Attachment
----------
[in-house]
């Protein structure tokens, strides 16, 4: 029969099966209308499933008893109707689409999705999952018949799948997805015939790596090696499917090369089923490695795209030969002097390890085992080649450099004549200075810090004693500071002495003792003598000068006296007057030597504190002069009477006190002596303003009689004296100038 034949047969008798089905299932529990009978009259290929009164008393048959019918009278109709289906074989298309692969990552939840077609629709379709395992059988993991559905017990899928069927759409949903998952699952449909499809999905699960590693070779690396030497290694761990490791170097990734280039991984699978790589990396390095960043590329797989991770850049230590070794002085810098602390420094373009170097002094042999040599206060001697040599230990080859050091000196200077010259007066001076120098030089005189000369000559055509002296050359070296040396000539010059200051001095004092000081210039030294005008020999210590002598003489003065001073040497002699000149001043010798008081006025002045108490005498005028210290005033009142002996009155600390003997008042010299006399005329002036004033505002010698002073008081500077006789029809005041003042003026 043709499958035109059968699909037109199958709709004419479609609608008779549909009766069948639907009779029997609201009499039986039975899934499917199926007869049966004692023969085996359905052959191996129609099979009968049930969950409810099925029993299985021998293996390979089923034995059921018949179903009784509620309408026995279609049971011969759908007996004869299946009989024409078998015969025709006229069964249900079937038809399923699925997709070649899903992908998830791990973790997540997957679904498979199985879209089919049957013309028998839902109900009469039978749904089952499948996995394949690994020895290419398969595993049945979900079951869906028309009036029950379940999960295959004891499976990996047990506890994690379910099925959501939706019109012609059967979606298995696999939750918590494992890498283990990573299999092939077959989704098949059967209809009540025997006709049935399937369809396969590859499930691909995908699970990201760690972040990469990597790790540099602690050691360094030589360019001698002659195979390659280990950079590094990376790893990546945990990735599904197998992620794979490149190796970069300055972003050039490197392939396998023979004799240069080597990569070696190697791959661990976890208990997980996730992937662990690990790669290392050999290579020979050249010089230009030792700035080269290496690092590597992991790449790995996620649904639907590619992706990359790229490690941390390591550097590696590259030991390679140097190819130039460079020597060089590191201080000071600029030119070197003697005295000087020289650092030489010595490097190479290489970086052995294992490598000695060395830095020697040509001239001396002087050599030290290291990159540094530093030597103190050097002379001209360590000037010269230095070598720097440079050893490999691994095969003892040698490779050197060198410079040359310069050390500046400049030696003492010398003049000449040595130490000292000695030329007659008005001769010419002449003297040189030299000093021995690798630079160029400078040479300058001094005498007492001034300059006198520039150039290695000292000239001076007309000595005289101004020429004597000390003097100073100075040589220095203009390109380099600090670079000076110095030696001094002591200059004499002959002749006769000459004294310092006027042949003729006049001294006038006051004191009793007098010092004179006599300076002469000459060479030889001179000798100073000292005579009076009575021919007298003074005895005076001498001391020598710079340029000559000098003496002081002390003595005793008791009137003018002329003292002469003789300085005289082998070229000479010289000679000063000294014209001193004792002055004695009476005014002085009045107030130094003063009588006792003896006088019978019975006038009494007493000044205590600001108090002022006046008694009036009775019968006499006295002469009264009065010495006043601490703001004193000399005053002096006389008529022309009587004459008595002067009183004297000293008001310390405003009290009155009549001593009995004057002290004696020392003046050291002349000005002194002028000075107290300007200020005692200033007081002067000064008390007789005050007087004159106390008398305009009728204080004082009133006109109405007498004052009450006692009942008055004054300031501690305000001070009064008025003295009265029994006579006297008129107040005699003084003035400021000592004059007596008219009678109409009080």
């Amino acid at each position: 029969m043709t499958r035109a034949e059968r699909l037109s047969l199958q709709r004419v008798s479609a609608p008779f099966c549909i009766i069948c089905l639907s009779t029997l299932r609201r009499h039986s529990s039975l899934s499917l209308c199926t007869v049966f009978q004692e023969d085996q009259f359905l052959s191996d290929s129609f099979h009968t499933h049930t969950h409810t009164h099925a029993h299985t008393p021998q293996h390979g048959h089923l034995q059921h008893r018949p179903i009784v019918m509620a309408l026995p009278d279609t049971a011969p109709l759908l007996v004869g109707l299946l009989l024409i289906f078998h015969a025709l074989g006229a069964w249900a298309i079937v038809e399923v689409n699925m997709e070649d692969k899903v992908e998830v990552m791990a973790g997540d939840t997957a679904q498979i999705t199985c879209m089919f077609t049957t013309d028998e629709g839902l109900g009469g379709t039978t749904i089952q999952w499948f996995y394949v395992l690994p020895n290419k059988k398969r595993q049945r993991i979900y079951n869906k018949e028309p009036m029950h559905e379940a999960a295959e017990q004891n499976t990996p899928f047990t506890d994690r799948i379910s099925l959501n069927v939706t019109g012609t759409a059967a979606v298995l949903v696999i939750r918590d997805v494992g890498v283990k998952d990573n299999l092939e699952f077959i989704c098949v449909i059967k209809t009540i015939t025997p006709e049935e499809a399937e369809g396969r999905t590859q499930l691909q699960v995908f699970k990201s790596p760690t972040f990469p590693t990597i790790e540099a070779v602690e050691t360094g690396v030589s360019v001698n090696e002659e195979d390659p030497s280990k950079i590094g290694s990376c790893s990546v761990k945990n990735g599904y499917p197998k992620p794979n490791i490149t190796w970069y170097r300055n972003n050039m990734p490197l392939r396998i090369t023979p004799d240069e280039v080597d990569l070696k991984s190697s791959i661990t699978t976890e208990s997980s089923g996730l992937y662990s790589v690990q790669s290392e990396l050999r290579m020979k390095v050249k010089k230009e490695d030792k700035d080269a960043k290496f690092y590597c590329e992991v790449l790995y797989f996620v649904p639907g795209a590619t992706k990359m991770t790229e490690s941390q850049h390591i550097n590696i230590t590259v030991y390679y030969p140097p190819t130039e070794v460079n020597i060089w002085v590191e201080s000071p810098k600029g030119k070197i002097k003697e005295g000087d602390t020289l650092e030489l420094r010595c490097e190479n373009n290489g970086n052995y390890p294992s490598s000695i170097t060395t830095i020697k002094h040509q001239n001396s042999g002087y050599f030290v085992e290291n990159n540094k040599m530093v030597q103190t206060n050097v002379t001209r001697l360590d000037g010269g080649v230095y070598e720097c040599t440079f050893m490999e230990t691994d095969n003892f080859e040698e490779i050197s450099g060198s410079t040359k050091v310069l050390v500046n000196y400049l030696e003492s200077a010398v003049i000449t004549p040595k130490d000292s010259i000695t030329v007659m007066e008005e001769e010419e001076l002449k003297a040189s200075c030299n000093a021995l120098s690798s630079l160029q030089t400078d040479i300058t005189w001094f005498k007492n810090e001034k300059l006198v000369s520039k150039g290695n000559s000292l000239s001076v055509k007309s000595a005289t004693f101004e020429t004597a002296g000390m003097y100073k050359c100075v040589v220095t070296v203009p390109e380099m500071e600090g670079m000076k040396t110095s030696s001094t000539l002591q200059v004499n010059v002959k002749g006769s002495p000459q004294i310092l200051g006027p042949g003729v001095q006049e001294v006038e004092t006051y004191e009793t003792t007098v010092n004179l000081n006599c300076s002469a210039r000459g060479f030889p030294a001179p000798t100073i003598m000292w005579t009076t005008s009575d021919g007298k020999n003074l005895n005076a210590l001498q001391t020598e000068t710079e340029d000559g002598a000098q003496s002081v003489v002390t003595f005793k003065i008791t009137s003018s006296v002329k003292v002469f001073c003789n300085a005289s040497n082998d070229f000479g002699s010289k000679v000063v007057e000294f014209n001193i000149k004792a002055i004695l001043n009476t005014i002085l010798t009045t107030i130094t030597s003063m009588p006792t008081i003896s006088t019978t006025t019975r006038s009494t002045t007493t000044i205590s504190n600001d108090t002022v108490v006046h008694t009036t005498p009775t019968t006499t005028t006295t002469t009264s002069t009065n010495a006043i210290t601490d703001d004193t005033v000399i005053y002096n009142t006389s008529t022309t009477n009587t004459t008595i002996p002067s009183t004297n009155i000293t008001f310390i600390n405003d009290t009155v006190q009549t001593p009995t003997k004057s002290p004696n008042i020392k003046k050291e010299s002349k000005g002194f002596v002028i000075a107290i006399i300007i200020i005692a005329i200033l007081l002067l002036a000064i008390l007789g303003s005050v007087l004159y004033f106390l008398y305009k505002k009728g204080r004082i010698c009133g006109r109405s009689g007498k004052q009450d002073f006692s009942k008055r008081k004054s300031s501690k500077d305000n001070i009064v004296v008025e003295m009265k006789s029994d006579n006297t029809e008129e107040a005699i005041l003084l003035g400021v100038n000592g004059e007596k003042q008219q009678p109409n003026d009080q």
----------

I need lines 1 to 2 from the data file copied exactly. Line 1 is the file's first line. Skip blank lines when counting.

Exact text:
[in-house]
């Protein structure tokens, strides 16, 4: 029969099966209308499933008893109707689409999705999952018949799948997805015939790596090696499917090369089923490695795209030969002097390890085992080649450099004549200075810090004693500071002495003792003598000068006296007057030597504190002069009477006190002596303003009689004296100038 034949047969008798089905299932529990009978009259290929009164008393048959019918009278109709289906074989298309692969990552939840077609629709379709395992059988993991559905017990899928069927759409949903998952699952449909499809999905699960590693070779690396030497290694761990490791170097990734280039991984699978790589990396390095960043590329797989991770850049230590070794002085810098602390420094373009170097002094042999040599206060001697040599230990080859050091000196200077010259007066001076120098030089005189000369000559055509002296050359070296040396000539010059200051001095004092000081210039030294005008020999210590002598003489003065001073040497002699000149001043010798008081006025002045108490005498005028210290005033009142002996009155600390003997008042010299006399005329002036004033505002010698002073008081500077006789029809005041003042003026 043709499958035109059968699909037109199958709709004419479609609608008779549909009766069948639907009779029997609201009499039986039975899934499917199926007869049966004692023969085996359905052959191996129609099979009968049930969950409810099925029993299985021998293996390979089923034995059921018949179903009784509620309408026995279609049971011969759908007996004869299946009989024409078998015969025709006229069964249900079937038809399923699925997709070649899903992908998830791990973790997540997957679904498979199985879209089919049957013309028998839902109900009469039978749904089952499948996995394949690994020895290419398969595993049945979900079951869906028309009036029950379940999960295959004891499976990996047990506890994690379910099925959501939706019109012609059967979606298995696999939750918590494992890498283990990573299999092939077959989704098949059967209809009540025997006709049935399937369809396969590859499930691909995908699970990201760690972040990469990597790790540099602690050691360094030589360019001698002659195979390659280990950079590094990376790893990546945990990735599904197998992620794979490149190796970069300055972003050039490197392939396998023979004799240069080597990569070696190697791959661990976890208990997980996730992937662990690990790669290392050999290579020979050249010089230009030792700035080269290496690092590597992991790449790995996620649904639907590619992706990359790229490690941390390591550097590696590259030991390679140097190819130039460079020597060089590191201080000071600029030119070197003697005295000087020289650092030489010595490097190479290489970086052995294992490598000695060395830095020697040509001239001396002087050599030290290291990159540094530093030597103190050097002379001209360590000037010269230095070598720097440079050893490999691994095969003892040698490779050197060198410079040359310069050390500046400049030696003492010398003049000449040595130490000292000695030329007659008005001769010419002449003297040189030299000093021995690798630079160029400078040479300058001094005498007492001034300059006198520039150039290695000292000239001076007309000595005289101004020429004597000390003097100073100075040589220095203009390109380099600090670079000076110095030696001094002591200059004499002959002749006769000459004294310092006027042949003729006049001294006038006051004191009793007098010092004179006599300076002469000459060479030889001179000798100073000292005579009076009575021919007298003074005895005076001498001391020598710079340029000559000098003496002081002390003595005793008791009137003018002329003292002469003789300085005289082998070229000479010289000679000063000294014209001193004792002055004695009476005014002085009045107030130094003063009588006792003896006088019978019975006038009494007493000044205590600001108090002022006046008694009036009775019968006499006295002469009264009065010495006043601490703001004193000399005053002096006389008529022309009587004459008595002067009183004297000293008001310390405003009290009155009549001593009995004057002290004696020392003046050291002349000005002194002028000075107290300007200020005692200033007081002067000064008390007789005050007087004159106390008398305009009728204080004082009133006109109405007498004052009450006692009942008055004054300031501690305000001070009064008025003295009265029994006579006297008129107040005699003084003035400021000592004059007596008219009678109409009080």